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UK: ProtectED announces new patron

Longstanding Labour politician, academic and deputy speaker of the House of Lords, Baroness Ruth Henig, has been announced as the new patron of ProtectED, the UK’s ‘gold standard’ accreditation scheme for student safety, security and wellbeing.

Baroness Ruth Henig (centre) with colleagues. Photo: ProtectED

“The ProtectED code of practice offers, for the first time, a student safety, security and wellbeing standard for universities to aspire to"

Launched in 2017, ProtectED is the outcome of three years of research and development by the University of Salford and K7 Compliance Ltd.

Developers say the scheme is designed to measure the extent to which universities provide services and structures that support student safety, security and wellbeing.

“ProtectED brings together a number of issues that I have long been passionate about”

ProtectED assesses institutions wishing to be accredited across five key areas – core institutional safety and security, student wellbeing and mental health, international students, student harassment and sexual assault, and ‘the student night out’.

A specialist in policing and the development of the private security sector, Baroness Henig has previously served as chair of the Lancashire Police Authority and president of the Association of Police Authorities. In 2002 she was awarded a CBE for services to policing and appointed as a deputy lieutenant for Lancashire.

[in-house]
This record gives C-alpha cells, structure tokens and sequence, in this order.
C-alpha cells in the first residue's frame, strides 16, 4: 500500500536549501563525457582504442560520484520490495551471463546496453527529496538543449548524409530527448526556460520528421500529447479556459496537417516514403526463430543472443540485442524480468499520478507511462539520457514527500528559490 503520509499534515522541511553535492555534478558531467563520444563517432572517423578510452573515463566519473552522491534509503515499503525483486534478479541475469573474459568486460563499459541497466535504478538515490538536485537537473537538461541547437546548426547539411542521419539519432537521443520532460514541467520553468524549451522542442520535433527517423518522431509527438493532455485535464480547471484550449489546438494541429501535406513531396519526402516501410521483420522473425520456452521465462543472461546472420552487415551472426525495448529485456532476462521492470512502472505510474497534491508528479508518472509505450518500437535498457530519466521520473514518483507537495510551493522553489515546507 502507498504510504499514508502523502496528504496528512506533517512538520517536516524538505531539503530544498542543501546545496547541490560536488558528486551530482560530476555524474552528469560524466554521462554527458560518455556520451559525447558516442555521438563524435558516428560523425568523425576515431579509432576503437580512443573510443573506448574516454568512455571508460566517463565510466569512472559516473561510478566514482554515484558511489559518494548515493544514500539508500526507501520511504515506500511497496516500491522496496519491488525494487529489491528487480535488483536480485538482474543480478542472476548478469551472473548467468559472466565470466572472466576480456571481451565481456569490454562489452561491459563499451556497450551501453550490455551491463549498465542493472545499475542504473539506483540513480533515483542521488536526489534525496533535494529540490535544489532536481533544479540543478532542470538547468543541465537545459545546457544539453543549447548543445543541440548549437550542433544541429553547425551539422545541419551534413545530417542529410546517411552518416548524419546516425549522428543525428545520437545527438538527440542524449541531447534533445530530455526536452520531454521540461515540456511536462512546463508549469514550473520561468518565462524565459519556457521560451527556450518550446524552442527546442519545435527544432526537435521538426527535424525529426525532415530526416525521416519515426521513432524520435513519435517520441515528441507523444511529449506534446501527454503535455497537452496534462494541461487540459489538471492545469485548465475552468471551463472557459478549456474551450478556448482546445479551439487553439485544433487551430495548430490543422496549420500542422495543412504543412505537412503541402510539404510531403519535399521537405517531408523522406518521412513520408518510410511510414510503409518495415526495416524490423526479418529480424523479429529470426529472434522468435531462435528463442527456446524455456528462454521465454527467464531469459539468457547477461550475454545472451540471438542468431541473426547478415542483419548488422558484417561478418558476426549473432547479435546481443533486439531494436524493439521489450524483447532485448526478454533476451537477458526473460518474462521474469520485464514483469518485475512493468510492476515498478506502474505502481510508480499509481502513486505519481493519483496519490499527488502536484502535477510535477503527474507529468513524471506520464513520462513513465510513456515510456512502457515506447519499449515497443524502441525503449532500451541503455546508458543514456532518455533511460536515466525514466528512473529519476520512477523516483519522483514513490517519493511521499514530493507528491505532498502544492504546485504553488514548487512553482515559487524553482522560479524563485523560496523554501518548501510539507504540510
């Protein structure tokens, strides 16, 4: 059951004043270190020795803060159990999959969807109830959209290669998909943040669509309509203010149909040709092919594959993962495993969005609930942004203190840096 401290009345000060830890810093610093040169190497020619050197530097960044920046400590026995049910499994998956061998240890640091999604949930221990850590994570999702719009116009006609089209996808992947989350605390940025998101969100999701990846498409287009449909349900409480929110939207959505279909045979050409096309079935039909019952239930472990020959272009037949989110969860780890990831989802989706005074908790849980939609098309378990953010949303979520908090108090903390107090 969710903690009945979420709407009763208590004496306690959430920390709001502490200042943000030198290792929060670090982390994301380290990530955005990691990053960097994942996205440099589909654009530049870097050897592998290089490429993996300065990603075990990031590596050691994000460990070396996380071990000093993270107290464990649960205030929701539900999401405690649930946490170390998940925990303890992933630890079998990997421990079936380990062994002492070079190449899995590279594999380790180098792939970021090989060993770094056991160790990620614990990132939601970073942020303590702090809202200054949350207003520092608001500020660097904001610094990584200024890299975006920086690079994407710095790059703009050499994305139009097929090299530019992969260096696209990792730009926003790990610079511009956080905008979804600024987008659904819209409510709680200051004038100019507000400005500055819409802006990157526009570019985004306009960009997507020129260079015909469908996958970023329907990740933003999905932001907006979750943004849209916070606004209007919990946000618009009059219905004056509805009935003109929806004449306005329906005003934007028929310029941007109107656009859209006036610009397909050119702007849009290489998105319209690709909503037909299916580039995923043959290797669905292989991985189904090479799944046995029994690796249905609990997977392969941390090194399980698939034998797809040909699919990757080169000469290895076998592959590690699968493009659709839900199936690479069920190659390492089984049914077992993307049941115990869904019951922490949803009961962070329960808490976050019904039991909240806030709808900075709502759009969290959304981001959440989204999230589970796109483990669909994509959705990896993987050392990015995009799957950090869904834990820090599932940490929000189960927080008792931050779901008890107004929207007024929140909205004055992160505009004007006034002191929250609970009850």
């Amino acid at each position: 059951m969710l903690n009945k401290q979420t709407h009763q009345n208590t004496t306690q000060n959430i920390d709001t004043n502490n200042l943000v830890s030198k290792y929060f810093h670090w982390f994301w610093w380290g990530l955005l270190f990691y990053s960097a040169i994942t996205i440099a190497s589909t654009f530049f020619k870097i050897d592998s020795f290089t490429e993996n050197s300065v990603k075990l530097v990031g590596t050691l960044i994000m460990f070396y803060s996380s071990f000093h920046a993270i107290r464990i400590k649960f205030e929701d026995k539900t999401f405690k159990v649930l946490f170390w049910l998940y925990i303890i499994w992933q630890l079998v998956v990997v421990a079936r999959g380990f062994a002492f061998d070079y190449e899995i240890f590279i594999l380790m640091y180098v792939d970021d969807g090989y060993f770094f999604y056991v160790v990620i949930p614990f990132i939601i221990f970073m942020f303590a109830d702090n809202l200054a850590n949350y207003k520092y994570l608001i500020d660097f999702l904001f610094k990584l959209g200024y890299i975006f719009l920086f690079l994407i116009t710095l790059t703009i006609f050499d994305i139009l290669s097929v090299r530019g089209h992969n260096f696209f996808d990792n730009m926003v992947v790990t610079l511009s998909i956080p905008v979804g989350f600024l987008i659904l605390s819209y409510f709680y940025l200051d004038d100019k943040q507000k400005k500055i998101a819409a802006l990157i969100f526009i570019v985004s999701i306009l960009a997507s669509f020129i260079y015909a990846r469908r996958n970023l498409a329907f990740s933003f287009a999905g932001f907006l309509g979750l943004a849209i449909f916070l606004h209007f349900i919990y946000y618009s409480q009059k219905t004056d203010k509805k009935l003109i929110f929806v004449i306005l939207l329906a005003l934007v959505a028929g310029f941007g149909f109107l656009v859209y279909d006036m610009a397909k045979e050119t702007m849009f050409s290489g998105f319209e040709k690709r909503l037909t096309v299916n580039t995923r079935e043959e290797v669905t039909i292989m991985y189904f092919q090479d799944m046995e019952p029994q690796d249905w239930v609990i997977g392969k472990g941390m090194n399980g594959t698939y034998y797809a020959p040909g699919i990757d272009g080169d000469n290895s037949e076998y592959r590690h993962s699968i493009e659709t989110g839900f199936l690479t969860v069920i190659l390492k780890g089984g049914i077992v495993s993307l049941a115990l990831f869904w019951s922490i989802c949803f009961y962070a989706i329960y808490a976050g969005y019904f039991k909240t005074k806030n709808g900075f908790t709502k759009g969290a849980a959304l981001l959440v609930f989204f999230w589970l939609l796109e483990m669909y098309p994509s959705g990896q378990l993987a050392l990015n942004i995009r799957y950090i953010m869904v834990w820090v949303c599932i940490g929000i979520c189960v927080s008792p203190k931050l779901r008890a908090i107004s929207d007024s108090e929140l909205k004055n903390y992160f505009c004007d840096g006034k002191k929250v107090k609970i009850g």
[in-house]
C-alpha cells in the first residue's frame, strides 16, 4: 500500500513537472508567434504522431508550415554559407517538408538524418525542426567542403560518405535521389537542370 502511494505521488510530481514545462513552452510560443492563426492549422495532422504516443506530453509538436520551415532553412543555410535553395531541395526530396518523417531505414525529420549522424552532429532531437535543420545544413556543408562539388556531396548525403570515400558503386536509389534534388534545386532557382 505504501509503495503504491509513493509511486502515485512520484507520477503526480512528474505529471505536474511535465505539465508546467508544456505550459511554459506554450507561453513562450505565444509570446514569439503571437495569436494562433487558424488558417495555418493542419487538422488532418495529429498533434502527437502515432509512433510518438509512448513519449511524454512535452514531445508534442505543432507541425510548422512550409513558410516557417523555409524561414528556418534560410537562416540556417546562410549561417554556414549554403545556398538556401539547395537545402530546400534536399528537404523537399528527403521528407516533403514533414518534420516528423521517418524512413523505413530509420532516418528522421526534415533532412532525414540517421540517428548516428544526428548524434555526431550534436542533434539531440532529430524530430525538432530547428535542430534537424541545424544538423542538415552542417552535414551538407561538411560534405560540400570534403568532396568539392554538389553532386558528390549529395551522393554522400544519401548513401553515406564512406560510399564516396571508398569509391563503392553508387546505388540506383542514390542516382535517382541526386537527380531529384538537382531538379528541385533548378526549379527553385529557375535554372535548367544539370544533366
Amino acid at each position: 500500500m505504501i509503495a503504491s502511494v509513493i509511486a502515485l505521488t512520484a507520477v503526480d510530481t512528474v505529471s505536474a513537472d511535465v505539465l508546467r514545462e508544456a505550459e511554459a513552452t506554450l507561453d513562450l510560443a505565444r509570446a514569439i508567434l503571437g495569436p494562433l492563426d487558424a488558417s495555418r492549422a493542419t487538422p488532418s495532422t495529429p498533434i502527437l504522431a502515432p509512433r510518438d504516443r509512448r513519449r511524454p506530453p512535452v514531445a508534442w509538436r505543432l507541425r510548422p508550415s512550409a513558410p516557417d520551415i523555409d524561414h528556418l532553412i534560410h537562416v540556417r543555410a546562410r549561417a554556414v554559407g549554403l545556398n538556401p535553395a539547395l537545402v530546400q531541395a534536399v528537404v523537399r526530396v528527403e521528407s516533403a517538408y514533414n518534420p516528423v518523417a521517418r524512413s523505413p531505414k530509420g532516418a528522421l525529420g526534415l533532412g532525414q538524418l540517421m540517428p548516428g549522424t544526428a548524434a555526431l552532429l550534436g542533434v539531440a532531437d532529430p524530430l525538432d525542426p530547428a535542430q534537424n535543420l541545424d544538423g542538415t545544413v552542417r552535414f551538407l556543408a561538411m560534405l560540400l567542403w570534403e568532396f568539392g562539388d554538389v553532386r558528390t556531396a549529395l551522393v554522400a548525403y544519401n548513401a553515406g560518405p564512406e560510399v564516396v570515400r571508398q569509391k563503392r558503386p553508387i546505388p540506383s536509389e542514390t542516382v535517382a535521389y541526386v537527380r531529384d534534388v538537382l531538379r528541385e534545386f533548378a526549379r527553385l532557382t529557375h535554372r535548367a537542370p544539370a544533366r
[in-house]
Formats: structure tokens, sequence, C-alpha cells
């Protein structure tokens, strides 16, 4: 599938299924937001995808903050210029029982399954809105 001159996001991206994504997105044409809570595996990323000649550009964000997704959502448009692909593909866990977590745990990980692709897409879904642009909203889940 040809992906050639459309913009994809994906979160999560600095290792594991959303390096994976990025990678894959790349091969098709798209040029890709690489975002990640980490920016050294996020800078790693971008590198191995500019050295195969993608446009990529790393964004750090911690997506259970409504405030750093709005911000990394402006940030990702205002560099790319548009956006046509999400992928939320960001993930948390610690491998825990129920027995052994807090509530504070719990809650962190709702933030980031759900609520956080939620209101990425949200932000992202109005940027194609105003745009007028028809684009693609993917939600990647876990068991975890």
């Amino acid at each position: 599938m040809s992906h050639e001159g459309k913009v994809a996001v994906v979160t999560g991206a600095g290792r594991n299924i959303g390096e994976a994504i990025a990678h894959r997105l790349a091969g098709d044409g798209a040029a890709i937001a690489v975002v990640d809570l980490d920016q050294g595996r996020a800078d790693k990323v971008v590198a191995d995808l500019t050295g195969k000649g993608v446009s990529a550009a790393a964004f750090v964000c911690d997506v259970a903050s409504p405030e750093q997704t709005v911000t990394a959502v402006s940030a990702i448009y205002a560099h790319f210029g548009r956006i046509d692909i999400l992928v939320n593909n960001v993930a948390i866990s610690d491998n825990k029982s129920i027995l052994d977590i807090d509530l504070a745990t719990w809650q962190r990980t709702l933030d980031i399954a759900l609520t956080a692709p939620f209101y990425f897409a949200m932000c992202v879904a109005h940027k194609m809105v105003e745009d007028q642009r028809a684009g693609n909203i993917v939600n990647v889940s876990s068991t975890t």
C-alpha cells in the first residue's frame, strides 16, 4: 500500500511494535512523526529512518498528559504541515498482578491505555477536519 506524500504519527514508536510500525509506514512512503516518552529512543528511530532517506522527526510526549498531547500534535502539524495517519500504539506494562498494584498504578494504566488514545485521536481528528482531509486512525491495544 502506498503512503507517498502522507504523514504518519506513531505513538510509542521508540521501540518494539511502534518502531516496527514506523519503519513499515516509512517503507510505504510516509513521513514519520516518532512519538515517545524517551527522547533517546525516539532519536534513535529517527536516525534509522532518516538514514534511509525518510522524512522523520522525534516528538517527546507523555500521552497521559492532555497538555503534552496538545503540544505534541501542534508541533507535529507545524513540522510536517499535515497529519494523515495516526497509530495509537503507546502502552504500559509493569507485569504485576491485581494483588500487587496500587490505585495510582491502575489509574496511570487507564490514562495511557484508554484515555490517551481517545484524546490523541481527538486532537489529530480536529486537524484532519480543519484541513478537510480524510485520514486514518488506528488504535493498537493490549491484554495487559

Her patronage of the scheme is a logical step towards achieving common ambitions.

“ProtectED brings together a number of issues that I have long been passionate about — ensuring a safe experience for university students; high quality security services; and taking a partnership approach to safety in the higher education sector,” she said.

Universities seeking ProtectED accreditation benchmark themselves against the requirements outlined in the scheme’s code of practice and assessment is overseen by a peer review panel.

“The ProtectED code of practice offers, for the first time, a student safety, security and wellbeing standard for universities to aspire to, and a practical, robust method of assessing and raising standards across the sector,” Baroness Henig added.

 

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